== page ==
I Went Shopping for Jeans

I have three pairs of Wrangler Aria jeans, a style so old that they don't make them any longer. I suspect DD#2 was about five years old when I bought them (she'll be 21 in July). They long ago became my gardening jeans and have been washed and dried so many times that they are falling apart. (Which, apparently, is the point at which people are willing to pay hundreds of dollars for jeans in stores.) In particular, the buttonholes have self-destructed and I can no longer button them and reliably keep them in place around my waist. I dislike belts.

I've got some Charter Club jeans which have been my daily apparel for two or three years now. They are firmly in the "mom jeans" camp, however, with baggy butts and "relaxed" fit, and they will now be moving on as my gardening jeans. I don't expect them to last very long, though, given that they are a much lighter weight cotton.

Thus, I needed to suck it up and look for some replacement jeans for daily wear. Part of the issue I have with pants is I HATE SPANDEX. I am very sensitive to it and wearing jeans, especially close-fitting ones with Spandex or Lycra, makes me feel like I have ants crawling up and down my legs, not to mention the fact that after a few hours of wear, they are misshapen and falling down. Finding 100% cotton jeans over the past few years, though, has been like looking for a needle in a haystack. I am also what I would describe as "curvy," with a well-defined waist that is narrower than my hips. I can't wear men's jeans. I can't wear "boyfriend" jeans. Basically, I can't wear any pants that are cut straight through the hip and waist because if I get them to fit in the waist, I can't get them over my hips and if I get them to fit in the hips, the waist is enormous. I would also prefer a waistband that comes up, if not to my actual waistline, at least somewhere nearer my waistline than my crotch. Low-rise jeans are not flattering on middle-aged women with stretch marks and a C-section scar.  

I had to get chicken feed the other day, so while I was at the farm store, I decided to check out their selection of jeans. Wrangler is still making 100% cotton jeans, and I found two styles. The first, Wrangler Cowboy Cut Slims, are ones that I used to wear all the time when we first moved to Montana. It took a few tries to find my current size. They fit mostly the way I remembered, although the waist was really high. Really high. So high that when I sat down, I felt like I was strapped into a corset. WTH?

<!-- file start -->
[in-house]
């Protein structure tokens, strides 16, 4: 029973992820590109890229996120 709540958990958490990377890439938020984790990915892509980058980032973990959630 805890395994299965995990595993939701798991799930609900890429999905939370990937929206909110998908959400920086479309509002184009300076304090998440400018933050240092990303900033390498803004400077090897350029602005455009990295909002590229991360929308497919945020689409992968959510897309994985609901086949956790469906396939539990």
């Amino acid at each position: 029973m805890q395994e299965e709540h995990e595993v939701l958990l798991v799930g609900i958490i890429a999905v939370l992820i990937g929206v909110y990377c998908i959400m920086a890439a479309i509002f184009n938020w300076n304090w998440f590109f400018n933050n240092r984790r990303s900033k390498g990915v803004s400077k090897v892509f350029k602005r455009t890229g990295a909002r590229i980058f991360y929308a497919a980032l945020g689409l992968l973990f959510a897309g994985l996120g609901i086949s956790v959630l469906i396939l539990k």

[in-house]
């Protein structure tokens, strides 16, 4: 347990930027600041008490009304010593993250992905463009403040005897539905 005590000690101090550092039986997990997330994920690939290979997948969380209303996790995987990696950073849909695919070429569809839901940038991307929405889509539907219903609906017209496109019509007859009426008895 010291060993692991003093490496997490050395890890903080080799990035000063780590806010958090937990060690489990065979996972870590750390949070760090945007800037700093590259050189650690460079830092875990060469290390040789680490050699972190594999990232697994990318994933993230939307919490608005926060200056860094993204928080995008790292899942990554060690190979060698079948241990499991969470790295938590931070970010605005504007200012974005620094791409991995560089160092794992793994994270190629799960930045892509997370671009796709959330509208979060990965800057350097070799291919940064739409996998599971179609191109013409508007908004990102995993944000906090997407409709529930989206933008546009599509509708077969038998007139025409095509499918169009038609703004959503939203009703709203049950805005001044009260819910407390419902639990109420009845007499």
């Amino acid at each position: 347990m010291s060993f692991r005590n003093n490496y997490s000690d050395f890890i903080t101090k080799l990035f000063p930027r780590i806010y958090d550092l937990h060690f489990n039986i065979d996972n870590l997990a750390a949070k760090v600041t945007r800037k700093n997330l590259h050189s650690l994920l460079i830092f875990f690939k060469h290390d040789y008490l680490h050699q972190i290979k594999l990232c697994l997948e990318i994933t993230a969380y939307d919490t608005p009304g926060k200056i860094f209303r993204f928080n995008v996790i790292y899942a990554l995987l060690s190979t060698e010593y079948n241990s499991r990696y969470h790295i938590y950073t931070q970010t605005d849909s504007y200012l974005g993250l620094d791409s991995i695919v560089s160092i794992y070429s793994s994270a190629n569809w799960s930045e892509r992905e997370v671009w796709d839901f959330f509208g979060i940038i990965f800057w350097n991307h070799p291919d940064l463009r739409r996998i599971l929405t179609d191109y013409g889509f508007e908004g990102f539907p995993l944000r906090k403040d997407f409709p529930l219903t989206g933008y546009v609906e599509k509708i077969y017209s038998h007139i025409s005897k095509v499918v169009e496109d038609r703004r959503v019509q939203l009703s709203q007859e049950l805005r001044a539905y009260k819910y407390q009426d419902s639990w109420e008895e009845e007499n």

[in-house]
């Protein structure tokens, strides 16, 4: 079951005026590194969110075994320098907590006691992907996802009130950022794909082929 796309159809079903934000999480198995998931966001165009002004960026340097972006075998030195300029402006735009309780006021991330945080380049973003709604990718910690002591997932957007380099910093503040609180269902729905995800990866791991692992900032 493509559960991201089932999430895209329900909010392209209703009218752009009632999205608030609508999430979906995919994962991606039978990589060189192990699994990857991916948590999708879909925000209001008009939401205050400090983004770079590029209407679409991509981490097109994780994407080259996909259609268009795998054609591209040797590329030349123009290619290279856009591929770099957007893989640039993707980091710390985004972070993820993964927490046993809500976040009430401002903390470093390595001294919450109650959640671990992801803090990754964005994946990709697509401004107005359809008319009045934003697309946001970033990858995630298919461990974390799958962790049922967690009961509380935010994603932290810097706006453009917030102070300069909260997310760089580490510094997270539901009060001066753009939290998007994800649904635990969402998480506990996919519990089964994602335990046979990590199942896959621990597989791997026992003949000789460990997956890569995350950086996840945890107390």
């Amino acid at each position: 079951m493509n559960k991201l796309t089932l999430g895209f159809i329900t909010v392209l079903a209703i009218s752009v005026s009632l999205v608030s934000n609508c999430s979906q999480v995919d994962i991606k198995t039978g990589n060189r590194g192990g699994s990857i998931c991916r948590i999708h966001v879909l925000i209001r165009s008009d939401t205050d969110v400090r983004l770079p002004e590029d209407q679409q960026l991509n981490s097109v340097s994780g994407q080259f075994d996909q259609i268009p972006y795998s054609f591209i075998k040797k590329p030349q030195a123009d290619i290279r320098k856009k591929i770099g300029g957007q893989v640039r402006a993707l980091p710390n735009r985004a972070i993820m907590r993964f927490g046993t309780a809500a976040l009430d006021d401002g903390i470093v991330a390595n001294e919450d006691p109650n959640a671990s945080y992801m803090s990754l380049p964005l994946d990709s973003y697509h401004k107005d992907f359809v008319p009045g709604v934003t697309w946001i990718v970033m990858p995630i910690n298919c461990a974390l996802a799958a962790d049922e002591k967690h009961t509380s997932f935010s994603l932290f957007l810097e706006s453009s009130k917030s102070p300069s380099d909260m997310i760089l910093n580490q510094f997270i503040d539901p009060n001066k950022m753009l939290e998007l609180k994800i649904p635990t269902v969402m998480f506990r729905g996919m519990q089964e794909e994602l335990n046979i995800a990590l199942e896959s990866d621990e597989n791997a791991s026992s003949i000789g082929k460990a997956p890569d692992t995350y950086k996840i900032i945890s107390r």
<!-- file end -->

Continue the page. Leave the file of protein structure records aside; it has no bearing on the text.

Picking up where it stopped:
The other style is called Wrangler Cash (subtitled The Ultimate Riding Jean). I don't ride. I do sometimes wear cowboy boots. The fit was good, although the front waist was lower than I would like. The only thing that saved them was the fact that whoever designed them figured out, rightly, that the back of the jeans needs to be much higher than the front of the jeans. Promote that person to the head of the design department. No one wants plumber's crack when spending the day on a horse. The jeans stayed put when I sat down, which was a pleasant surprise. 

All of this took the better part of a half an hour. I stood in that dressing room wondering why this is such a trial. It is too much to ask for a pair of 100% cotton jeans with a rise that splits the difference between the 4" gap I found between those two styles? One was high and the other one was low. Can't we have something in the middle that covers up the stretch marks but doesn't make you feel like you're wearing a medieval torture device? And doesn't come with baggy butts?